Lastly it should be mentioned of a wildlife situation seen occurring along the banks of the river, because of a love of animals and  their rights. Recently a few men have been taking pellet guns and killing iguanas here, maybe for food or fun, but still wrong. I am well aware that the Florida Wildlife Commission (FWC) came out with a decree around July of 2019 to eradicate the iguana  species in South Florida due to their invasive status. The claims stated don’t seem to always be in the environments best interest and should be made more site specific (ex. Everglades or private property) because some will be quick to jump on those claims and “git ta shootin!”. Now I can’t say I have all the research to back my claims as I’m not a multi person entity with access to extensive materials and vehicles but i will denote what I know. The iguana is one of the few urbanized animals able to control populations of Apple snails, African land snails, rodents, hard to reach river bank weeds, and insects like cockroaches. One of the problems facing this  particular area as of recently is the huge influx of the giant snail Pomacea Cannaliculata or Channeled Apple Snail which breeds like crazy and their presence duly noted along canal banks. They can consume huge amounts of aquatic plant life and leave behind a large shell that can reach about 4 inches long, but for a long time the resident iguana population was clearing them out before they got so big, deoxygenating our waterway and clogging it with their shells. You’re obviously allowed to make your opinion on this one, but i personally enjoy the iguana and its exotic presence along usually bland strips of canal. It’s been a Miami Springs cultural symbol since its appearance on our channel 77 public broadcast as one of our mascots.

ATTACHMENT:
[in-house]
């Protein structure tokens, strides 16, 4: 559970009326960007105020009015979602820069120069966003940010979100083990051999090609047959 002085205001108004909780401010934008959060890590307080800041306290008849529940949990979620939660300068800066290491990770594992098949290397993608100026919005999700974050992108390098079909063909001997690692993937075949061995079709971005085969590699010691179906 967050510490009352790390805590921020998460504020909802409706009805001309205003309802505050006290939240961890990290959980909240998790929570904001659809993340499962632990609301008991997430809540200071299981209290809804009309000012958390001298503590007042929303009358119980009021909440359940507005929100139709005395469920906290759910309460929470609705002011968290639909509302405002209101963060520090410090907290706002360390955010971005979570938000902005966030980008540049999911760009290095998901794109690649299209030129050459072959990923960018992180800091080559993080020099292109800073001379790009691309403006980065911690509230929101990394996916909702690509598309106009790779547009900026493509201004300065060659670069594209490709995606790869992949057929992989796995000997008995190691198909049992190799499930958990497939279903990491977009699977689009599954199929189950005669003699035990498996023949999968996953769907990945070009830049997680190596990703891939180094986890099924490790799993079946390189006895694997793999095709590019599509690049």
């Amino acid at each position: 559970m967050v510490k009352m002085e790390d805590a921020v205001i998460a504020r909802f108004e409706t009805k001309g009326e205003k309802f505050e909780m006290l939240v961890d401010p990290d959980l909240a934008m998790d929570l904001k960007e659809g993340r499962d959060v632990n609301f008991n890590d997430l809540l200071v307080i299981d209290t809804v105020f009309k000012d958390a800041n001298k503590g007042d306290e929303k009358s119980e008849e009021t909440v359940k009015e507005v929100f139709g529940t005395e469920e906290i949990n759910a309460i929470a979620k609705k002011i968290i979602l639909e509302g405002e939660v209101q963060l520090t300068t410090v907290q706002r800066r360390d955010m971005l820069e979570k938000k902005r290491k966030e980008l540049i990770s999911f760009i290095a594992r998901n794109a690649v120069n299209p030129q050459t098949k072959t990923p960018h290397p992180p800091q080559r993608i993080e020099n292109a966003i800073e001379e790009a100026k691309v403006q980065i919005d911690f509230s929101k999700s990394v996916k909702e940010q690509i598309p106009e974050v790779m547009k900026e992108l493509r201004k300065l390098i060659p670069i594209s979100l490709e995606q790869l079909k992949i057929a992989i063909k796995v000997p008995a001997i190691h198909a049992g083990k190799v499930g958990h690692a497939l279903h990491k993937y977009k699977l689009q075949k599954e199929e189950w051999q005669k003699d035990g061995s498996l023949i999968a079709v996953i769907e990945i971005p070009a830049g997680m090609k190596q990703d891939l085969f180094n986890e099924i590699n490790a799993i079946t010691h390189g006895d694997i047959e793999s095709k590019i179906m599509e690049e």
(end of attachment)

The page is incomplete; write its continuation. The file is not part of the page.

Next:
Photo by Nicho Herrera

So as you can see we can find a lot of amazing stories in some of the most insignificant places. Guardianship over our natural resources and the cleanliness of our Earth is a bit of everyones responsibility. Also, finding God in the places God protects and cherishes is one of the best ways to create inner peace. So if you ever have an hour in Miami Springs to pass by and enjoy the Cypresses and Cocoplums or visit the altars and leave a prayer along our stretch of the Miami River, take it. If you feel the urge to help make it better, take it! We can only keep what we can protect.

Nicho Herrera
Community Contributor

(All photos taken in Miami Springs along Miami River)

Photo by Nicho Herrera


Photo by Nicho Herrera
Photo by Nicho Herrera

Editor’s Note:  This is an amazing photo of a water moccasin aka cotton mouth snake.   This is a shy, but very poisonous snake that is common in our area.  One of the tell tale signals of a poisonous snake is the width of the rear of the head of the snake, just ahead of the neck.  If you see one, never attempt to handle the snake.  Instead, just slowly back away from it.

Photo by Nicho Herrera
Photo by Nicho Herrera

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  1. The photo of the snake is misidentified. That is a Florida banded water snake. They look similar to Water Moccasins, but the head shape is different. The water snake is a non-venomous snake that primarily eats fish and amphibians. Also, water moccasins are venomous, not poisonous. The shape of a snake’s head is not a good way to tell the difference as all snakes can flatten out their heads to appear larger.